A Preview to the Nürburgring
Nestled under the shadow of the magnificent Eifel mountain range , the Nürburgring is one of F1’s most prestigious and famous circuits. It has undoubtedly made its mark in F1’s history. So as Formula 1 returns to the Nürburgring after a long, wide gap of seven years, here is a preview of the track’s history & some of its major events.
Ever since its construction was completed in 1927 after the World War, the Nürburgring has been notorious for being dangerous & difficult to drive in, with Sir Jackie nicknaming it as “Green Hell“. After the horrific crash of Niki Lauda’s Ferrari in the 1976 German Grand Prix, major calls were taken to improve the track’s safety and to enable competitive driving.
This resulted in the track which we see today, built in 1984 the “Strecke-circuit” ushered a new era of racing beginning with the 1984 European Grand prix, followed by the 1985 German Grand Prix. It continued hosting Grand Prix’s in several different guises such as the European GP and the Luxembourg GP. This continued until 2007 after which the FIA decided that the German Grand Prix, would be alternated between the Nürburgring & the Hockenheimring. With this the track hosted the 2009, 2011 and the 2013 German Grand Prix, before being added to the current 2020 F1 calendar.
— Formula 1 (@F1) August 25, 2020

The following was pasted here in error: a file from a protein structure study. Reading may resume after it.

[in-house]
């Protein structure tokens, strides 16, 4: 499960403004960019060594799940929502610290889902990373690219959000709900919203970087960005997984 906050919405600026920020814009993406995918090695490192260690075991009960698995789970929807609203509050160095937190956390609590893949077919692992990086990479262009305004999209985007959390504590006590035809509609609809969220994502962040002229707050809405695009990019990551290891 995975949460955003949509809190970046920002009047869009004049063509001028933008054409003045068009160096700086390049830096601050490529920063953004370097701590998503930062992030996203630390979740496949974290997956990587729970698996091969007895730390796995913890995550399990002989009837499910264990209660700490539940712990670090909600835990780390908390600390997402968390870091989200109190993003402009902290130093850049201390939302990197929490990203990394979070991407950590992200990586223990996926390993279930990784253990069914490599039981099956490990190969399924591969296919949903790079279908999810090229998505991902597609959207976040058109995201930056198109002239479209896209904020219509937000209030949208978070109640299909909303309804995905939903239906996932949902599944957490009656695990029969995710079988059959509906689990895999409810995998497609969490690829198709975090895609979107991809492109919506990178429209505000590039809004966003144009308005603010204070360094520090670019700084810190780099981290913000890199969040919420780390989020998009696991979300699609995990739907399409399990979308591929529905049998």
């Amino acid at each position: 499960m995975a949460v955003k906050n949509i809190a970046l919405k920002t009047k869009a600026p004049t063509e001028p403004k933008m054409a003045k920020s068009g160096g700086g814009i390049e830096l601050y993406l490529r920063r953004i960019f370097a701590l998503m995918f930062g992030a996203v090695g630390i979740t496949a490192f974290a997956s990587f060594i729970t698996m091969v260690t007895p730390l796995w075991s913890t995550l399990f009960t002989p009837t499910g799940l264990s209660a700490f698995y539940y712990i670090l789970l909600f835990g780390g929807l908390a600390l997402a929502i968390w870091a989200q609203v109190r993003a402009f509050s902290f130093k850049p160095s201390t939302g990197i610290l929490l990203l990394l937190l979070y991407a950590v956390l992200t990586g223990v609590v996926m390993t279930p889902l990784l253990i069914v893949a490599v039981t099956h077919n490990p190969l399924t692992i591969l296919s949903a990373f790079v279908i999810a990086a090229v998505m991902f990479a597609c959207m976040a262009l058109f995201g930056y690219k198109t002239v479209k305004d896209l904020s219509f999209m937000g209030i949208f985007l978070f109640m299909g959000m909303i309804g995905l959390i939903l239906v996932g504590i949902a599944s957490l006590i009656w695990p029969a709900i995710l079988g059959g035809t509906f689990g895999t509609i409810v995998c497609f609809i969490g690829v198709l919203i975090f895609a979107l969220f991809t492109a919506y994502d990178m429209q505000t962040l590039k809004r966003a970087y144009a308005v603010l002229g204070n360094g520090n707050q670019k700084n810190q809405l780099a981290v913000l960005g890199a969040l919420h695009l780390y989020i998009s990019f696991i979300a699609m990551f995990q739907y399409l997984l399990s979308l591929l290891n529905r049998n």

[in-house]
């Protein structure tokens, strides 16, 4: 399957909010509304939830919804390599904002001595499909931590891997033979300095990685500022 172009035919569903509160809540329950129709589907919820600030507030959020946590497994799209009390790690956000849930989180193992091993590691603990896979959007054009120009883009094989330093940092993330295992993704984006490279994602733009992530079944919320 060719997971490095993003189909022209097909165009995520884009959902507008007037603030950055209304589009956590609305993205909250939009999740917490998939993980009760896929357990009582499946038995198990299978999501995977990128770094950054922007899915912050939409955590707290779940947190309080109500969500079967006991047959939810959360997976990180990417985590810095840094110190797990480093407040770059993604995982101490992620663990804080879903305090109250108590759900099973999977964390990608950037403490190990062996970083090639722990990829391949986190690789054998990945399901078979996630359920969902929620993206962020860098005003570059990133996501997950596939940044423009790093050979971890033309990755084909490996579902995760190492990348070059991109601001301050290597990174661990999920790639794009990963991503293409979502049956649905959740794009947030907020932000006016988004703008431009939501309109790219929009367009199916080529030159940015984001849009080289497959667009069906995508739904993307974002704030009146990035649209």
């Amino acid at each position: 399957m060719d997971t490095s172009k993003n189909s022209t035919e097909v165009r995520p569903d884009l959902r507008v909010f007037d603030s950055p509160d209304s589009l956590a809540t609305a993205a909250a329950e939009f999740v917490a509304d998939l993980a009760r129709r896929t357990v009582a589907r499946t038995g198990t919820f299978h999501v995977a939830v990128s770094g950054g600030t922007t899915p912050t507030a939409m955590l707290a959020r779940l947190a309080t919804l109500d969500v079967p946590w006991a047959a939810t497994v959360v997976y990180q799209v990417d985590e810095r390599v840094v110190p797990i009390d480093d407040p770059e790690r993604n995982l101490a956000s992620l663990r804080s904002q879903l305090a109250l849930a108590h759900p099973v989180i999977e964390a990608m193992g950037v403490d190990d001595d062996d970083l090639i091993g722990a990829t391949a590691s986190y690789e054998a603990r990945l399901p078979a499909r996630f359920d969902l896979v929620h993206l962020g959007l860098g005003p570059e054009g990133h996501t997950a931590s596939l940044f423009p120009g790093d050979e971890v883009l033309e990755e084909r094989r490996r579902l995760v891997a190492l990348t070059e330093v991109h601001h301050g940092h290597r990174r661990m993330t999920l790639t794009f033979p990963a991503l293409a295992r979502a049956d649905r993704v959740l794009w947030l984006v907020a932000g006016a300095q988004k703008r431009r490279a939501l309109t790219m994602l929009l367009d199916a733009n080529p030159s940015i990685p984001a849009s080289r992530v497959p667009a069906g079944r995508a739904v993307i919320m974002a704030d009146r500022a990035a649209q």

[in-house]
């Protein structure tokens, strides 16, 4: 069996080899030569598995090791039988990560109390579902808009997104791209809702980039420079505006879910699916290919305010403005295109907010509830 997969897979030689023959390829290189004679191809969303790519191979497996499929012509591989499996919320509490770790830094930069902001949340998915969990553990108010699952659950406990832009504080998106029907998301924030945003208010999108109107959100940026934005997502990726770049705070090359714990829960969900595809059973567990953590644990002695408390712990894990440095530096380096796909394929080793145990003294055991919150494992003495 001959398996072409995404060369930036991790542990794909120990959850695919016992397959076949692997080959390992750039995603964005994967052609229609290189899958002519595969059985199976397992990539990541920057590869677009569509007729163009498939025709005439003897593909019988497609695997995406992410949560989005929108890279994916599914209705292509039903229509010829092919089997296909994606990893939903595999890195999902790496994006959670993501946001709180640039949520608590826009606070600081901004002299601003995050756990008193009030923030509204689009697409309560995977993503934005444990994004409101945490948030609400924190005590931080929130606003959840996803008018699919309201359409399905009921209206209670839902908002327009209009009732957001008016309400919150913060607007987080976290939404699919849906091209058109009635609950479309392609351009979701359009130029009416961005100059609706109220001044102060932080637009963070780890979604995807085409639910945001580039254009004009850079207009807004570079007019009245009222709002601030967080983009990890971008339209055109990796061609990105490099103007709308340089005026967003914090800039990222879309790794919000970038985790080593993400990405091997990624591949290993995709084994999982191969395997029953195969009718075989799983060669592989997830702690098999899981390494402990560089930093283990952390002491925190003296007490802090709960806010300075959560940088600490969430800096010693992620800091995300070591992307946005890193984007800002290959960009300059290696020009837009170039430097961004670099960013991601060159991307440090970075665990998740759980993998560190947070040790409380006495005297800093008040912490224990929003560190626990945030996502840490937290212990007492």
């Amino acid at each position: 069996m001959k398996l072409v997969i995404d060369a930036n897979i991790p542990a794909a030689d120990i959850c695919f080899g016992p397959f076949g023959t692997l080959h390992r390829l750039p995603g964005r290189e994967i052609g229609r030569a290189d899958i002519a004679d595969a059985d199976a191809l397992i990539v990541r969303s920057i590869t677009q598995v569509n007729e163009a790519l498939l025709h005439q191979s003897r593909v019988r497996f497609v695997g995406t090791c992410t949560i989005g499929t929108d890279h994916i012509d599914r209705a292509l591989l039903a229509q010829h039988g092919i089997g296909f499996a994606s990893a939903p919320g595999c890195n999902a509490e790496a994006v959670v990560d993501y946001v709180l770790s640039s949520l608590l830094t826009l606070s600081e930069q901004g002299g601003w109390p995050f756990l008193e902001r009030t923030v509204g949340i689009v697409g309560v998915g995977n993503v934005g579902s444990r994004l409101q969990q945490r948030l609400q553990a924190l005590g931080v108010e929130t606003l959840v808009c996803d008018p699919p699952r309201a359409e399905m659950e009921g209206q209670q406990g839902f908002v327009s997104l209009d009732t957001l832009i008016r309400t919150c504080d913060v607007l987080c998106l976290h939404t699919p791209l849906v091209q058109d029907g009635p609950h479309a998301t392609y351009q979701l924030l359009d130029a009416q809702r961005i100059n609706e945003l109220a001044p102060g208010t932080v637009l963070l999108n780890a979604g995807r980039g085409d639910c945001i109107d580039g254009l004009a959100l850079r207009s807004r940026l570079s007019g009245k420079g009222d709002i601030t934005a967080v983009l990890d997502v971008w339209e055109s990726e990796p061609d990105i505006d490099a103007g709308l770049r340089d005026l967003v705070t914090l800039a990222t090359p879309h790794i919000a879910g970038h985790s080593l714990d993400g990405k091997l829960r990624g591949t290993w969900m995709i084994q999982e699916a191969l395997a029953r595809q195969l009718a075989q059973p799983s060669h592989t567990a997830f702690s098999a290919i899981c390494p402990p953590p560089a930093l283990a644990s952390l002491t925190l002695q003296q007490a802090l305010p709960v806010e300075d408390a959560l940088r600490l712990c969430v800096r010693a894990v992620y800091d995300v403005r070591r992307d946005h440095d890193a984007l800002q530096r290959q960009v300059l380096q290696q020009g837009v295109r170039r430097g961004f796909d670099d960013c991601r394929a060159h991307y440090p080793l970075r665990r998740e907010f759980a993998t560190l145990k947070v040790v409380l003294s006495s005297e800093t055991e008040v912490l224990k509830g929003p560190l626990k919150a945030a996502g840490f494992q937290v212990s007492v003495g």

Michael Schumacher’s first title win in 1994, accelerated the proposal for the German track to mark a return to the F1 calendar. This led to the track hosting the European GP for 2 years in a row. With Schumacher winning the 1995 European GP with Benetton and finishing 2nd with Ferrari in 1996.
The 1999 European GP at the circuit turned out to be the most exciting races of that season with Stewart Grand Prix getting a double podium finish and Johnny Herbert’s 3rd and final F1 victory.
In the V8 era the track got to see Mark Webber’s win his first F1 race in 2009 , the on track battle between Fernando Alonso and Felipe Massa for the race win in 2007 and the 2013 German GP which was the last F1 race the track hosted saw Sebastian Vettel under pressure by the Lotus of Kimi Raikkonen in 2013, after which the German took his first and only German GP win.
2013 German Grand Prix
Red Bull RB9
60 laps, 308.863 km
Sebastian Vettel won the German Grand Prix for the first time. Despite some close competition from the two Lotus drivers, Vettel was able to hold on for his maiden victory on home tarmac. pic.twitter.com/OEr0PO4sAu
— Maisie (@vetteled) May 14, 2020
Nürburgring Track Overview
Track Record: 1:29.398 (Lewis Hamilton in 2013)
We hope you enjoyed the article ‘A preview to the Nürburgring‘. What is your favourite moment from the Nürburgring? Let us know!
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